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Racism in Sports

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    Racism in Sports

    Well I've known in Cricket, the English in the past usually had a big name in racism against countries like India and Pakistan.
    Infact, even now many ICC executives won't allow that much Asian representatives.

    In Football recently, a former English Premier League Refree from India, was not even chosen to referee in the premier league because of his race. In Football they have a big rally to stop racism in Football.

    What I'm trying to get here is, have any of you guys been any situtations dealing with your color, race, religion, etc. only in sports? like clubs, teams, dealing with players or coaches.

    I have never been in such situations, but I've known one kid who kept getting ignored because the club manager 'supposedly' wanted another white chap to play football, and overlooked skills for color.

    i'm a bit late, but the UK's National Anti-Racism Week of Action ran from 17th October to 27th October. In commemmoration of the week (and especially after the treatment of Emile Heskey from particular spectators at that recent match), here's some info.:

    Kick It Out

    Football Against Racism in Europe

    Football Unites, Racism Divides

    'We have to tackle these problems at home before criticising Europe', Vivek Chaudhary (Chief sports correspondent), The Guardian, 19 October 2002

    The monkey noises could be heard in the distance, and then the abuse started. But when he heard the words "f***ing coon", for striker Colin Charles it was just too much to bear.

    This was not Slovakia last Saturday or any other European nation where black British footballers have been abused over the past few weeks but Berkshire, on a cold, wet Sunday afternoon last December.

    "I just turned around and hit him," said Mr Charles referring to the defender who had been abusing him throughout the division three Reading Sunday league match. "I know I should have told the referee and walked away from it but when he called me a 'coon' I couldn't take it any longer. I'd been putting up with the abuse from him for quite a while."

    - - - - - - - - - - - - - - - - - - -
    Top black footballers will meet to consider Europe boycott, Vivek Chaudhary (Chief sports correspondent), The Guardian, 15 October 2002

    Leading black footballers are to hold a meeting to consider a possible boycott on playing matches in Europe unless more action is taken to clamp down on racism in stadiums across the continent.

    Following the weekend's events in Bratislava, when England's Emile Heskey and Ashley Cole were the victims of severe racist abuse, a number of leading black footballers have contacted Kick it Out - Britain's leading anti-racism football organisation - to express their anger at what they say is inaction by the game's governing authority to stamp out such behaviour.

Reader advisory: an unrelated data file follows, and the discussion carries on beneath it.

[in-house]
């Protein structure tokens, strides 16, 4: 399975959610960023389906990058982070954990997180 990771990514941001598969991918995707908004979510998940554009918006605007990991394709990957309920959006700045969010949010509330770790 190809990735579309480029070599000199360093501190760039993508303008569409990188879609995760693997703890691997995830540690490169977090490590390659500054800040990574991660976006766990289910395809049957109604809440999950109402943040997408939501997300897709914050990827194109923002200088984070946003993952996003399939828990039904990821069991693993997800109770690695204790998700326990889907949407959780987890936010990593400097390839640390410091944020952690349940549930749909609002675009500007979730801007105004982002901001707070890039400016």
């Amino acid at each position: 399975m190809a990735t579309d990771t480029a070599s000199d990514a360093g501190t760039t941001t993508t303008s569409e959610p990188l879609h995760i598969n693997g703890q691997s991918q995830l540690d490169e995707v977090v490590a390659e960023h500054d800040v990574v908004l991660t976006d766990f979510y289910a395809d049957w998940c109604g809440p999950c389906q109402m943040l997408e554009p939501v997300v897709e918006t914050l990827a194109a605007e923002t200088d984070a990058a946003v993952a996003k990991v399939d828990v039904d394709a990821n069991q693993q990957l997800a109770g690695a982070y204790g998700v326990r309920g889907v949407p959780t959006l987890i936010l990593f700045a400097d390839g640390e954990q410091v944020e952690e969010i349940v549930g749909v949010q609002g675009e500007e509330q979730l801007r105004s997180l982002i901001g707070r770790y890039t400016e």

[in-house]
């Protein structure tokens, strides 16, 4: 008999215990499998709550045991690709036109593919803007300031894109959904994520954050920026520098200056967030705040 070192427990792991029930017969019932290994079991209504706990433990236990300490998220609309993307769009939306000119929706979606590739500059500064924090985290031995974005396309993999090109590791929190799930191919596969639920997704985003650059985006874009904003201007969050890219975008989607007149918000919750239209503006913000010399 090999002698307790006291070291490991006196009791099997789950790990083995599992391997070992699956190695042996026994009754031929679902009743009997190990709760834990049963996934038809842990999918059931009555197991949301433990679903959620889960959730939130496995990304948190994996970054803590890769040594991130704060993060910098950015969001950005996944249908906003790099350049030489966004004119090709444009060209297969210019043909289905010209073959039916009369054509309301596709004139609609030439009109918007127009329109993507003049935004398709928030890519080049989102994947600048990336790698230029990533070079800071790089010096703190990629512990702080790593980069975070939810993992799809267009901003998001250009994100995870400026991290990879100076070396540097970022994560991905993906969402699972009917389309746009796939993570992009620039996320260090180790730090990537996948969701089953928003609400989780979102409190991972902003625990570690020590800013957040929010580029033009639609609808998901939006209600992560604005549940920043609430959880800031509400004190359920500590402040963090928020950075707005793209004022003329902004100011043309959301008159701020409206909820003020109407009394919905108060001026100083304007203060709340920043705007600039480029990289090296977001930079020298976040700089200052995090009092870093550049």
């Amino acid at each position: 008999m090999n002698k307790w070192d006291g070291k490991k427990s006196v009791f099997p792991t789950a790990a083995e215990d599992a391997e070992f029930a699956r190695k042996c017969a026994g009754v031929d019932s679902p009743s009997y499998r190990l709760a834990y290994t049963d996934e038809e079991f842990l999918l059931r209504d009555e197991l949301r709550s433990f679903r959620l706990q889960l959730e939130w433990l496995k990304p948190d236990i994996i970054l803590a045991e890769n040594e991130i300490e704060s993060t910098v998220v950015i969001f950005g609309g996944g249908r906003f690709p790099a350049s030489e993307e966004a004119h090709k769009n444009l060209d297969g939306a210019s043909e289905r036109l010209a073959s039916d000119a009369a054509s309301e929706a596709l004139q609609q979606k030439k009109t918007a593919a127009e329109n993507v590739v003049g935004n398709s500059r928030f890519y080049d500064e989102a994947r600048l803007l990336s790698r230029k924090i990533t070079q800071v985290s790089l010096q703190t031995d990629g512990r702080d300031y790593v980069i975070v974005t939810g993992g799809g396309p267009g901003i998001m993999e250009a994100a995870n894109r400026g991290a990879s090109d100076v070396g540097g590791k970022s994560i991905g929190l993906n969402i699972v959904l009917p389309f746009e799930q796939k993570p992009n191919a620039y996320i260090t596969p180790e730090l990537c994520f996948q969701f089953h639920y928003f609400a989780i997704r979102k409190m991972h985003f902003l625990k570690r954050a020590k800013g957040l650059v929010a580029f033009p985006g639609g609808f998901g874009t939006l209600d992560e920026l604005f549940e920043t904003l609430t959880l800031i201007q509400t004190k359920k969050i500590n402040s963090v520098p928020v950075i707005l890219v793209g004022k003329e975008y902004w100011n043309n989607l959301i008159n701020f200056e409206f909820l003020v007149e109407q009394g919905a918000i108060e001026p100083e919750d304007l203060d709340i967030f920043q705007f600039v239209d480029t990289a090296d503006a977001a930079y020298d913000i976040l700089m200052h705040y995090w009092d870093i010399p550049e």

Sir Herman Ouseley, chairman of Kick It Out, said yesterday that plans were being made to hold a meeting of leading black footballers in the next few weeks, to discuss action against the continuing racist abuse they face when playing on the continent.

    Sir Herman said some black players, including the Arsenal and France striker Thierry Henry, had already expressed support for a boycott. He said that unless Uefa, European football's governing body, took firmer action, there would be a boycott by black footballers playing in Europe.

    Sir Herman said: "Black players have had enough of putting up with racial abuse. They feel that not enough is being done and that not enough progress is being made to tackle racism on the continent.

    "This is not about what happened over the weekend during England's match against Slovakia. Many black players have been abused consistently every time they play in Europe.

    - - - - - - - - - - - - - - -
    FA should look closer to home, Denis Cambell, The Observer, 20 October 2002

    Emile Heskey described the boos, chants and monkey noises from the home fans in Bratislava last Saturday night as the worst racially motivated abuse he had ever experienced. By way of contrast, the Liverpool forward explained, that sort of behaviour had all but disappeared from stadiums in England - a verdict endorsed by his England team-mate Sol Campbell.

    Their comments reflected, and will strengthen, the widespread perception that English football is 'clean' of racism. Gone are the unenlightened days of the 1960s, '70s and '80s when bananas were thrown on the pitch, entire stands would make 'ooh, ooh' monkey noises and National Front newspapers would do a brisk trade outside grounds. The general view is that if racism is still a problem, it is a serious one only abroad, not here.

    The Football Association are doing their best to reinforce that impression. In one of the most ill-advised 'spinning' manoeuvres in recent FA history, they even told the media that the trouble involving England fans inside the stadium in Slovakia was sparked by the home fans' abuse of Heskey and Ashley Cole. The way the FA told it, all those socially aware young men in Burberry caps and Hackett tops took umbrage on the players' behalf.